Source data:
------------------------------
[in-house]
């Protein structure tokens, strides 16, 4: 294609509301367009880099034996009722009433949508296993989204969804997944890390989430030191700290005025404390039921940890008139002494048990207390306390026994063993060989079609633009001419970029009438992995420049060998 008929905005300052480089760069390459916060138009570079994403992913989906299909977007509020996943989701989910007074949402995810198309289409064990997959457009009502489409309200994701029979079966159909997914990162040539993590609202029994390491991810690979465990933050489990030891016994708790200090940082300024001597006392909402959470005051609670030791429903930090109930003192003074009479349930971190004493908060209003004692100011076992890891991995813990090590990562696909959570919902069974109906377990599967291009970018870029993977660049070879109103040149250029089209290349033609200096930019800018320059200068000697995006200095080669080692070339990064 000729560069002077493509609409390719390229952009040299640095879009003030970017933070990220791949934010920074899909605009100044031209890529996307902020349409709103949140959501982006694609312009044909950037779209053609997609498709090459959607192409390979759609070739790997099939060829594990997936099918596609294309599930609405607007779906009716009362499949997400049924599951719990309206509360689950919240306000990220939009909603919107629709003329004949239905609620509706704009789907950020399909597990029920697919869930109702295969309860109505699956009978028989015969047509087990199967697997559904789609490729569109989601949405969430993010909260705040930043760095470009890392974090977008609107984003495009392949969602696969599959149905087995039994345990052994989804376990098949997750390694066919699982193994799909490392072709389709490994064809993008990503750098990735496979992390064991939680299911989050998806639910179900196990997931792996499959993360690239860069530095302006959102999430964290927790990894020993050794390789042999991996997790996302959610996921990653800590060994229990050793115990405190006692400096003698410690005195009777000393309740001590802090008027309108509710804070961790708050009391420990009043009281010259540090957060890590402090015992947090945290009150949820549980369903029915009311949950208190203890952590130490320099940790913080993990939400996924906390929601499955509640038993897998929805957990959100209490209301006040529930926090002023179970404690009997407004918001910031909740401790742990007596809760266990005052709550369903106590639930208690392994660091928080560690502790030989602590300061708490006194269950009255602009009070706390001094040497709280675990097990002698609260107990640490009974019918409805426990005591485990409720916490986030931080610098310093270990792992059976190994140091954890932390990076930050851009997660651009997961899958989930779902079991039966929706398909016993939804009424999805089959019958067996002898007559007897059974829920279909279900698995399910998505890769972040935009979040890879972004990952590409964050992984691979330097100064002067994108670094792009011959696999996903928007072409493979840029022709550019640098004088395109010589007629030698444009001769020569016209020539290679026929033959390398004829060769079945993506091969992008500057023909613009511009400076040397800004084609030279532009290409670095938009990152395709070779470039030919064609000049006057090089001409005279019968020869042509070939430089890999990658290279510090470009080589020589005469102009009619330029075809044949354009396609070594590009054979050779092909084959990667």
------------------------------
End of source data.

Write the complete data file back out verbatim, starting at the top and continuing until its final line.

[in-house]
């Protein structure tokens, strides 16, 4: 294609509301367009880099034996009722009433949508296993989204969804997944890390989430030191700290005025404390039921940890008139002494048990207390306390026994063993060989079609633009001419970029009438992995420049060998 008929905005300052480089760069390459916060138009570079994403992913989906299909977007509020996943989701989910007074949402995810198309289409064990997959457009009502489409309200994701029979079966159909997914990162040539993590609202029994390491991810690979465990933050489990030891016994708790200090940082300024001597006392909402959470005051609670030791429903930090109930003192003074009479349930971190004493908060209003004692100011076992890891991995813990090590990562696909959570919902069974109906377990599967291009970018870029993977660049070879109103040149250029089209290349033609200096930019800018320059200068000697995006200095080669080692070339990064 000729560069002077493509609409390719390229952009040299640095879009003030970017933070990220791949934010920074899909605009100044031209890529996307902020349409709103949140959501982006694609312009044909950037779209053609997609498709090459959607192409390979759609070739790997099939060829594990997936099918596609294309599930609405607007779906009716009362499949997400049924599951719990309206509360689950919240306000990220939009909603919107629709003329004949239905609620509706704009789907950020399909597990029920697919869930109702295969309860109505699956009978028989015969047509087990199967697997559904789609490729569109989601949405969430993010909260705040930043760095470009890392974090977008609107984003495009392949969602696969599959149905087995039994345990052994989804376990098949997750390694066919699982193994799909490392072709389709490994064809993008990503750098990735496979992390064991939680299911989050998806639910179900196990997931792996499959993360690239860069530095302006959102999430964290927790990894020993050794390789042999991996997790996302959610996921990653800590060994229990050793115990405190006692400096003698410690005195009777000393309740001590802090008027309108509710804070961790708050009391420990009043009281010259540090957060890590402090015992947090945290009150949820549980369903029915009311949950208190203890952590130490320099940790913080993990939400996924906390929601499955509640038993897998929805957990959100209490209301006040529930926090002023179970404690009997407004918001910031909740401790742990007596809760266990005052709550369903106590639930208690392994660091928080560690502790030989602590300061708490006194269950009255602009009070706390001094040497709280675990097990002698609260107990640490009974019918409805426990005591485990409720916490986030931080610098310093270990792992059976190994140091954890932390990076930050851009997660651009997961899958989930779902079991039966929706398909016993939804009424999805089959019958067996002898007559007897059974829920279909279900698995399910998505890769972040935009979040890879972004990952590409964050992984691979330097100064002067994108670094792009011959696999996903928007072409493979840029022709550019640098004088395109010589007629030698444009001769020569016209020539290679026929033959390398004829060769079945993506091969992008500057023909613009511009400076040397800004084609030279532009290409670095938009990152395709070779470039030919064609000049006057090089001409005279019968020869042509070939430089890999990658290279510090470009080589020589005469102009009619330029075809044949354009396609070594590009054979050779092909084959990667």